SF Guardian wins ”˜David and Goliath’ suit over Village Voice Media’s SF Weekly

Chalk one up for Bruce Brugmann, the feisty independent publisher of the San Francisco Bay Guardian.

According to a blog post by Guardian editor Tim Redmond, a San Francisco jury awarded US$6.39 million today to the four-decade old weekly in a landmark case of predatory pricing.

That post said that the defendants–the San Francisco Weekly and its corporate parent, Village Voice Media–will have to pay US$15.6 million because part of the damages are trebled under state law.

Speaking from San Francisco, Redmond said that he and Brugmann were “thrilled” with the jury’s decision.

“It’s a victory not just for the Guardian, but for the alternative press, for independent publishers everywhere, and for independent small businesses everywhere,” Redmond told the Straight. “What the jury said is, ”˜A big chain can’t come into town and try to put a little guy out of business; you have to have a level playing field.’ ”

The Guardian alleged in court that Village Voice Media, owner of what's known as the New Times chain, violated California's Unfair Practices Act, which makes it illegal for companies to try to destroy competitors by selling products below cost.

Village Voice Media owns the San Francisco Weekly, which was also a defendant, as well as 15 other papers. They plan to appeal, according to the blog posting.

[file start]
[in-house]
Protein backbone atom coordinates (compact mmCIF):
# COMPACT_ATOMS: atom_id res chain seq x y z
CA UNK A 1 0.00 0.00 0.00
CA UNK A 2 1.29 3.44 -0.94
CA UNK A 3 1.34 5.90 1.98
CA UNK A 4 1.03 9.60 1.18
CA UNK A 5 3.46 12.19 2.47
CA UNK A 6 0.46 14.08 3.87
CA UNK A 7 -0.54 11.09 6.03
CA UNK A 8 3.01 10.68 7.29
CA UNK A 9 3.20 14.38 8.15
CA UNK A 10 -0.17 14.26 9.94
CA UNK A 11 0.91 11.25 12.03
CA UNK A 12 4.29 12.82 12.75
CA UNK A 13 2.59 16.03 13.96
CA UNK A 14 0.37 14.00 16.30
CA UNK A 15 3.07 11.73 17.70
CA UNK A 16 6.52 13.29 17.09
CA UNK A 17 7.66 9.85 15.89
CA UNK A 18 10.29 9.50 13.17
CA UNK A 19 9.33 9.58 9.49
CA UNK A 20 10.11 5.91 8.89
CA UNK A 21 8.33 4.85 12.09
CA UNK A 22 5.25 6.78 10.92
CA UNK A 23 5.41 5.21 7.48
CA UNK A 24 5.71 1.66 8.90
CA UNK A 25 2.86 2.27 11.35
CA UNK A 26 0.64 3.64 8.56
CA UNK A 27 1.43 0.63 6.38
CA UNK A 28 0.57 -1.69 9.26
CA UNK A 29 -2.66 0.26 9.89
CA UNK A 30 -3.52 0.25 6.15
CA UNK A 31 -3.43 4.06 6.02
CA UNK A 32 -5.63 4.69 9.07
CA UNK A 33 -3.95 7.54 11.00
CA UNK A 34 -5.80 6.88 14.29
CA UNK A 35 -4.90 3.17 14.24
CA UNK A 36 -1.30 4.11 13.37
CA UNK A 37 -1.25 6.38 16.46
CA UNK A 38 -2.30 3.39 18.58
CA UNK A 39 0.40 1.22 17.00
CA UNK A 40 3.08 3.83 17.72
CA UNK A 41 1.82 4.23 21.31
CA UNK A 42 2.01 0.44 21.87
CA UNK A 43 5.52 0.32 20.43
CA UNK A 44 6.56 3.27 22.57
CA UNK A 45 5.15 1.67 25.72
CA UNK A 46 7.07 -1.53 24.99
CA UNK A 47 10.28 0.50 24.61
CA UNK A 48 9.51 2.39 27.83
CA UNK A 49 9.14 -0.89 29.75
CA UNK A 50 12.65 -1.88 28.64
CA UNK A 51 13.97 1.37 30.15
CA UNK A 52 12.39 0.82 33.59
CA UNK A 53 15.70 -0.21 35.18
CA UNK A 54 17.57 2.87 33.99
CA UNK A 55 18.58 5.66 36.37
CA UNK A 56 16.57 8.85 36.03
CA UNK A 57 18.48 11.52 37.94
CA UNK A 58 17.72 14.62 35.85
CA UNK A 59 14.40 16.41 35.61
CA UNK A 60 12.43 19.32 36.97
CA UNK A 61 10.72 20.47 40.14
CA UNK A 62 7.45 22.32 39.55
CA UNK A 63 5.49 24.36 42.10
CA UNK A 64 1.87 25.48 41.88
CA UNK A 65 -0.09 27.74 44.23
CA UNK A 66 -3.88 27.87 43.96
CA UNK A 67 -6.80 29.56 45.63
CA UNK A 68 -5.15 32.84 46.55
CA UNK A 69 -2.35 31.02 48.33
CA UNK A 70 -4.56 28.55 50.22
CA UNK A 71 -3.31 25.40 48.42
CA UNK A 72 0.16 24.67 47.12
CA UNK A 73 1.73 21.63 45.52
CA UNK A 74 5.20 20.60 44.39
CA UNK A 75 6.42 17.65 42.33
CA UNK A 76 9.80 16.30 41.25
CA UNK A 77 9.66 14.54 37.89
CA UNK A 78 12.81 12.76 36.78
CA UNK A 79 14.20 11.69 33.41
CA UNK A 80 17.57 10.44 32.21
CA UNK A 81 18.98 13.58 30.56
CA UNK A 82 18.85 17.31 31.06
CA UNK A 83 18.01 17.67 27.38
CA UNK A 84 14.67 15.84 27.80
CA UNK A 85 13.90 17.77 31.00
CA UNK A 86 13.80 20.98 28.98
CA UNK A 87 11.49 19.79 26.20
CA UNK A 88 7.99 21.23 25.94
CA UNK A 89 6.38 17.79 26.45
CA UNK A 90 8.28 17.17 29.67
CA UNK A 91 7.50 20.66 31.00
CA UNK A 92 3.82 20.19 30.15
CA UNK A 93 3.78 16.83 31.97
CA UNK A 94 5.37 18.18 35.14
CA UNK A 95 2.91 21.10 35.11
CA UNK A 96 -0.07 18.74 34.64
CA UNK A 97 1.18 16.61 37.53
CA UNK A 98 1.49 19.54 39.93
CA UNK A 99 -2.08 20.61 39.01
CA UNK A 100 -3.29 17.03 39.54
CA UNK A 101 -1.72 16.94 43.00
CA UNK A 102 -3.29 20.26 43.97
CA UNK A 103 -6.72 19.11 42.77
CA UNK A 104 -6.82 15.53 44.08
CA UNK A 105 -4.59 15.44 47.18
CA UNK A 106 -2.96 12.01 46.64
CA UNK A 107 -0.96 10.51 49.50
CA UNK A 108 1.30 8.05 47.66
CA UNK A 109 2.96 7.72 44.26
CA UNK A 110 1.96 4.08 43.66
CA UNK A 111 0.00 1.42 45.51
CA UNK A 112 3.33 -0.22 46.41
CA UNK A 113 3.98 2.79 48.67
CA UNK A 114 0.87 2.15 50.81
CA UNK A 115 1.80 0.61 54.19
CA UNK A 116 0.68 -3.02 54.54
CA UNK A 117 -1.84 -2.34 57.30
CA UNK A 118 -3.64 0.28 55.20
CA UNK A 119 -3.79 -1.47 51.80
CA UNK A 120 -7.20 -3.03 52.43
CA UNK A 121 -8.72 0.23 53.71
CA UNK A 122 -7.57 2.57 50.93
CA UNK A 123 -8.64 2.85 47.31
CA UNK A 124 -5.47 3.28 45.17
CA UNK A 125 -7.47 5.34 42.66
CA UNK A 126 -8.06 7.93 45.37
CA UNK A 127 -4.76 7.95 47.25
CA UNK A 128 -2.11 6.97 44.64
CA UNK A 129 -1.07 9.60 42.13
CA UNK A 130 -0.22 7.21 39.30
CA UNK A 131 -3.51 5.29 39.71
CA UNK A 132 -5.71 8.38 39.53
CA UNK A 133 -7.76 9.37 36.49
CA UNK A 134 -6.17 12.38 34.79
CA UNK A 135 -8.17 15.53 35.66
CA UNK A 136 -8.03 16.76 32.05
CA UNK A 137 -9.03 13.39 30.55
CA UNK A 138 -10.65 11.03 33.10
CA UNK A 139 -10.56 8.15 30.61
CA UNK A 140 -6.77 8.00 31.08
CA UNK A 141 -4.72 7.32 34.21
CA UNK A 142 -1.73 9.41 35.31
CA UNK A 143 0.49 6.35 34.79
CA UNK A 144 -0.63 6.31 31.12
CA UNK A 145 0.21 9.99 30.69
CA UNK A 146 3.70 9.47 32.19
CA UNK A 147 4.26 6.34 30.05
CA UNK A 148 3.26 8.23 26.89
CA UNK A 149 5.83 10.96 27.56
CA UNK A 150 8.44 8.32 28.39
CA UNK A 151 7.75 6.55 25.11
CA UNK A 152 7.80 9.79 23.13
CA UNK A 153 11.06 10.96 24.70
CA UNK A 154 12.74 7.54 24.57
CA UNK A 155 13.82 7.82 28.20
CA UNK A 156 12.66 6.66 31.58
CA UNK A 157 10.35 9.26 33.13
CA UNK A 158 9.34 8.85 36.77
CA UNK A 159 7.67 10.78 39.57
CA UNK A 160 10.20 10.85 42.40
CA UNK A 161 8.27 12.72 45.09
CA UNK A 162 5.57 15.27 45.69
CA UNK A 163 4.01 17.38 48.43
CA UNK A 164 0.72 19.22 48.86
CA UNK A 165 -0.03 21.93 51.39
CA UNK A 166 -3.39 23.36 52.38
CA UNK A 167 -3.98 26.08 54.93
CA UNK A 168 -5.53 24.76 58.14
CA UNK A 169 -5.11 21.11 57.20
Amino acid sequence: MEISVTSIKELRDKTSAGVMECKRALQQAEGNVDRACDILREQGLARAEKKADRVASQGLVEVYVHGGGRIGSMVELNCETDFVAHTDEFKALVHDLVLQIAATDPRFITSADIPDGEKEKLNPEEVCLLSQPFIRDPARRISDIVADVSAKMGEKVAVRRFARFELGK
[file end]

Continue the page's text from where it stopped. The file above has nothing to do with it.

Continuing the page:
The Straight’s calls to Weekly editor Tom Walsh and that paper’s lawyer on the case, Rod Kerr, were not returned by deadline.

In a December 2007 interview with the Daily Journal, a lawyer for the Weekly, Ivo Labar, argued that the Guardian was using the Weekly as a “scapegoat” for dealing with new challenges to print media.

Predatory pricing
is also illegal in Canada. Criminal predatory pricing has the effect or tendency of substantially lessening competition; the effect or tendency of eliminating a competitor; or be designed to substantially lessen or eliminate a competitor.

Under the Competition Act, a company may file a complaint to the federal Competition Bureau if it has evidence of predatory pricing.